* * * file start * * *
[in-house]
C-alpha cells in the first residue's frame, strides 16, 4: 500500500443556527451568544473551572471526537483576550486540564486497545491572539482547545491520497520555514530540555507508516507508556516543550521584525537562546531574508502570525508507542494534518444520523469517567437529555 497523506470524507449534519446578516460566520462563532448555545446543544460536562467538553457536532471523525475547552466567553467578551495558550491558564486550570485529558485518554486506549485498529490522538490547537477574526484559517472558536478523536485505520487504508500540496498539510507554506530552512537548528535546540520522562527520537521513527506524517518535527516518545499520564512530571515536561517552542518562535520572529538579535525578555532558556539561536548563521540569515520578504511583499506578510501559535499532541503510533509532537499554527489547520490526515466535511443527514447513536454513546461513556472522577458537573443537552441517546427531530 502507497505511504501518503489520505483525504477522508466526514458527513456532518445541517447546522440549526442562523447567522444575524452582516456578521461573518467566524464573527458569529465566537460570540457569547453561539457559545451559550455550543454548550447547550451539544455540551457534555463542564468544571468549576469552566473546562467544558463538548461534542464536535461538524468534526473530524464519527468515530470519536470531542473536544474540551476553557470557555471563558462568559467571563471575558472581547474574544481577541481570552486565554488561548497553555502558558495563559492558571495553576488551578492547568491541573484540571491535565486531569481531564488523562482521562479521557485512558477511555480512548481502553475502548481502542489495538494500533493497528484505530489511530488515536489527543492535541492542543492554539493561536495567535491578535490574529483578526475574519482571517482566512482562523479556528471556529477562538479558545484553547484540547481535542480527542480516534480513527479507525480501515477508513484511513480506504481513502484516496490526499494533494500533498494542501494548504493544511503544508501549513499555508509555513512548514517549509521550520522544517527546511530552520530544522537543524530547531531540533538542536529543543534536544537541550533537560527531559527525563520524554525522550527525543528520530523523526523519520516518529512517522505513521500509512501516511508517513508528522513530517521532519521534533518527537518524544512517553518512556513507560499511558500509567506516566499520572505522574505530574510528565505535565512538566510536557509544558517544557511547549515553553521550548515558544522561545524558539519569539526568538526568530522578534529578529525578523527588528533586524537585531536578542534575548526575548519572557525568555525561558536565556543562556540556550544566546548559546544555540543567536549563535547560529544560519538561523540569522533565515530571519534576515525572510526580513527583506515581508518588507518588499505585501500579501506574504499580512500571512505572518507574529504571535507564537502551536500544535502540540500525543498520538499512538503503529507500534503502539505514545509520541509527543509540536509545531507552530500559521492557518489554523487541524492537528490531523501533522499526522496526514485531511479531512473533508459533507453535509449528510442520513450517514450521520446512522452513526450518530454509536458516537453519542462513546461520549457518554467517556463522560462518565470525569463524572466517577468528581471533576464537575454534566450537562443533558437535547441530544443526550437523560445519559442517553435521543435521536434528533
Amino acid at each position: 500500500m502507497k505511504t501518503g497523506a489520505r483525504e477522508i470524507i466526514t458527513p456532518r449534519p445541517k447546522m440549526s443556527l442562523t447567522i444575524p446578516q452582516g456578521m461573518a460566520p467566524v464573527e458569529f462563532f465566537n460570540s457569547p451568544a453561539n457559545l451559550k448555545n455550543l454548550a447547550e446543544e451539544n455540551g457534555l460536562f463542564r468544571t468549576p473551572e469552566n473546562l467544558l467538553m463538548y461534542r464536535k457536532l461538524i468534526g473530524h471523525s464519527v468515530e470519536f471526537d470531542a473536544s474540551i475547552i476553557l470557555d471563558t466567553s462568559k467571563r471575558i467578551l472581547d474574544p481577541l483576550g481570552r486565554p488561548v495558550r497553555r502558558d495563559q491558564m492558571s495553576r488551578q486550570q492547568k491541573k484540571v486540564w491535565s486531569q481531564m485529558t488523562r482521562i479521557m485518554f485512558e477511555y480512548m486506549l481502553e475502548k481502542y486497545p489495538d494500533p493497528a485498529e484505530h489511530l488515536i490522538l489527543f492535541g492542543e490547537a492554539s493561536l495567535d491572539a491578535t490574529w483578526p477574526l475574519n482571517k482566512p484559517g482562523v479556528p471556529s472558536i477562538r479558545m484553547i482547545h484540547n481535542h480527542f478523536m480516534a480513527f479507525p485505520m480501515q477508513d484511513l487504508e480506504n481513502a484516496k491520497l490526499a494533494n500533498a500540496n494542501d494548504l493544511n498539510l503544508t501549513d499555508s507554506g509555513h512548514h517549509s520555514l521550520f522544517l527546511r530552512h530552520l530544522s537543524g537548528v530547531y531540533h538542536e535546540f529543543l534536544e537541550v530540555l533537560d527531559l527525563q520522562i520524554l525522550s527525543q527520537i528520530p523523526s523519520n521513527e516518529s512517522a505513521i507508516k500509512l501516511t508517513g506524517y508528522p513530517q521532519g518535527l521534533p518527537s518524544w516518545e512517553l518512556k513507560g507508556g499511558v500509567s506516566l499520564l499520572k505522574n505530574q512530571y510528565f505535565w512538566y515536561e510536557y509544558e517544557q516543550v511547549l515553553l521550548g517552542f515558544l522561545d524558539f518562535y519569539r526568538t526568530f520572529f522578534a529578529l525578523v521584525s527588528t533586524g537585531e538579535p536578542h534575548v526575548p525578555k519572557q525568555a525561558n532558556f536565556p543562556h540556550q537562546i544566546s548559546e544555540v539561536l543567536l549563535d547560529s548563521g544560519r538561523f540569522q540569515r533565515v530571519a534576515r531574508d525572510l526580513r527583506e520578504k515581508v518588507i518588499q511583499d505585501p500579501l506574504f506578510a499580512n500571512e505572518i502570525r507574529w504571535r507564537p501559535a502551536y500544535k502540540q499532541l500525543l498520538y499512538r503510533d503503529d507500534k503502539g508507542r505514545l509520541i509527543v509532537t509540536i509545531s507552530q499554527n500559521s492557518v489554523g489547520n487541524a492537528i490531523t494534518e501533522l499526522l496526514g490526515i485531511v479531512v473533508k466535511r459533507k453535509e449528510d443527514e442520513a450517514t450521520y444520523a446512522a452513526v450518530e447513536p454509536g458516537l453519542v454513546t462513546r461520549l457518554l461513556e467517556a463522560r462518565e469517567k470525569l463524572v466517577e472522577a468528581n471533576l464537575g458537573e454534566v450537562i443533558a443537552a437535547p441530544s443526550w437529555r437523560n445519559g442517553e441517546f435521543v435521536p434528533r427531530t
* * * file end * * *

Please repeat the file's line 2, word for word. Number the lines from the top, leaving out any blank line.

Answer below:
C-alpha cells in the first residue's frame, strides 16, 4: 500500500443556527451568544473551572471526537483576550486540564486497545491572539482547545491520497520555514530540555507508516507508556516543550521584525537562546531574508502570525508507542494534518444520523469517567437529555 497523506470524507449534519446578516460566520462563532448555545446543544460536562467538553457536532471523525475547552466567553467578551495558550491558564486550570485529558485518554486506549485498529490522538490547537477574526484559517472558536478523536485505520487504508500540496498539510507554506530552512537548528535546540520522562527520537521513527506524517518535527516518545499520564512530571515536561517552542518562535520572529538579535525578555532558556539561536548563521540569515520578504511583499506578510501559535499532541503510533509532537499554527489547520490526515466535511443527514447513536454513546461513556472522577458537573443537552441517546427531530 502507497505511504501518503489520505483525504477522508466526514458527513456532518445541517447546522440549526442562523447567522444575524452582516456578521461573518467566524464573527458569529465566537460570540457569547453561539457559545451559550455550543454548550447547550451539544455540551457534555463542564468544571468549576469552566473546562467544558463538548461534542464536535461538524468534526473530524464519527468515530470519536470531542473536544474540551476553557470557555471563558462568559467571563471575558472581547474574544481577541481570552486565554488561548497553555502558558495563559492558571495553576488551578492547568491541573484540571491535565486531569481531564488523562482521562479521557485512558477511555480512548481502553475502548481502542489495538494500533493497528484505530489511530488515536489527543492535541492542543492554539493561536495567535491578535490574529483578526475574519482571517482566512482562523479556528471556529477562538479558545484553547484540547481535542480527542480516534480513527479507525480501515477508513484511513480506504481513502484516496490526499494533494500533498494542501494548504493544511503544508501549513499555508509555513512548514517549509521550520522544517527546511530552520530544522537543524530547531531540533538542536529543543534536544537541550533537560527531559527525563520524554525522550527525543528520530523523526523519520516518529512517522505513521500509512501516511508517513508528522513530517521532519521534533518527537518524544512517553518512556513507560499511558500509567506516566499520572505522574505530574510528565505535565512538566510536557509544558517544557511547549515553553521550548515558544522561545524558539519569539526568538526568530522578534529578529525578523527588528533586524537585531536578542534575548526575548519572557525568555525561558536565556543562556540556550544566546548559546544555540543567536549563535547560529544560519538561523540569522533565515530571519534576515525572510526580513527583506515581508518588507518588499505585501500579501506574504499580512500571512505572518507574529504571535507564537502551536500544535502540540500525543498520538499512538503503529507500534503502539505514545509520541509527543509540536509545531507552530500559521492557518489554523487541524492537528490531523501533522499526522496526514485531511479531512473533508459533507453535509449528510442520513450517514450521520446512522452513526450518530454509536458516537453519542462513546461520549457518554467517556463522560462518565470525569463524572466517577468528581471533576464537575454534566450537562443533558437535547441530544443526550437523560445519559442517553435521543435521536434528533